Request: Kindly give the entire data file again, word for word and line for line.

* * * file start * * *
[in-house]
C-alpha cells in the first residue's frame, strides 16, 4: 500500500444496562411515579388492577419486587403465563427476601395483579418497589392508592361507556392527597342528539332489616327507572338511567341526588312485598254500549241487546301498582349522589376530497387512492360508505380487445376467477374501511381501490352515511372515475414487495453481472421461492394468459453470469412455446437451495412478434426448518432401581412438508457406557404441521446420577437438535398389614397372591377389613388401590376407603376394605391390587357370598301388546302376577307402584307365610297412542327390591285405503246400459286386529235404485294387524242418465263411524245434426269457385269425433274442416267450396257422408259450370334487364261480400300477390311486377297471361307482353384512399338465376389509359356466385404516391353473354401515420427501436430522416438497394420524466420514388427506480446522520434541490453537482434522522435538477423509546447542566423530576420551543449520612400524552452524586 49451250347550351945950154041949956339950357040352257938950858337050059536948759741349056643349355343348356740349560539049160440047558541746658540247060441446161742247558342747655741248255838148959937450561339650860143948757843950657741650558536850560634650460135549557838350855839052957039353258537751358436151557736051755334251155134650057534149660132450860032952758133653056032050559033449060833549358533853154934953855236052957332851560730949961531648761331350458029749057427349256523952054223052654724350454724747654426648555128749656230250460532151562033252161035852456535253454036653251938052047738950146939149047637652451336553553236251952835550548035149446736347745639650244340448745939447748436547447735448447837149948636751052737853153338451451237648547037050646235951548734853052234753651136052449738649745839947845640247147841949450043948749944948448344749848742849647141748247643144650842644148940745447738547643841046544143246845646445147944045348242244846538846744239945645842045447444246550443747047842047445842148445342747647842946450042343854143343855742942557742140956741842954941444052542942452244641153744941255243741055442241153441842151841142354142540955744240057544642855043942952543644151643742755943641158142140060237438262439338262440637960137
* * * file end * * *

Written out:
[in-house]
C-alpha cells in the first residue's frame, strides 16, 4: 500500500444496562411515579388492577419486587403465563427476601395483579418497589392508592361507556392527597342528539332489616327507572338511567341526588312485598254500549241487546301498582349522589376530497387512492360508505380487445376467477374501511381501490352515511372515475414487495453481472421461492394468459453470469412455446437451495412478434426448518432401581412438508457406557404441521446420577437438535398389614397372591377389613388401590376407603376394605391390587357370598301388546302376577307402584307365610297412542327390591285405503246400459286386529235404485294387524242418465263411524245434426269457385269425433274442416267450396257422408259450370334487364261480400300477390311486377297471361307482353384512399338465376389509359356466385404516391353473354401515420427501436430522416438497394420524466420514388427506480446522520434541490453537482434522522435538477423509546447542566423530576420551543449520612400524552452524586 49451250347550351945950154041949956339950357040352257938950858337050059536948759741349056643349355343348356740349560539049160440047558541746658540247060441446161742247558342747655741248255838148959937450561339650860143948757843950657741650558536850560634650460135549557838350855839052957039353258537751358436151557736051755334251155134650057534149660132450860032952758133653056032050559033449060833549358533853154934953855236052957332851560730949961531648761331350458029749057427349256523952054223052654724350454724747654426648555128749656230250460532151562033252161035852456535253454036653251938052047738950146939149047637652451336553553236251952835550548035149446736347745639650244340448745939447748436547447735448447837149948636751052737853153338451451237648547037050646235951548734853052234753651136052449738649745839947845640247147841949450043948749944948448344749848742849647141748247643144650842644148940745447738547643841046544143246845646445147944045348242244846538846744239945645842045447444246550443747047842047445842148445342747647842946450042343854143343855742942557742140956741842954941444052542942452244641153744941255243741055442241153441842151841142354142540955744240057544642855043942952543644151643742755943641158142140060237438262439338262440637960137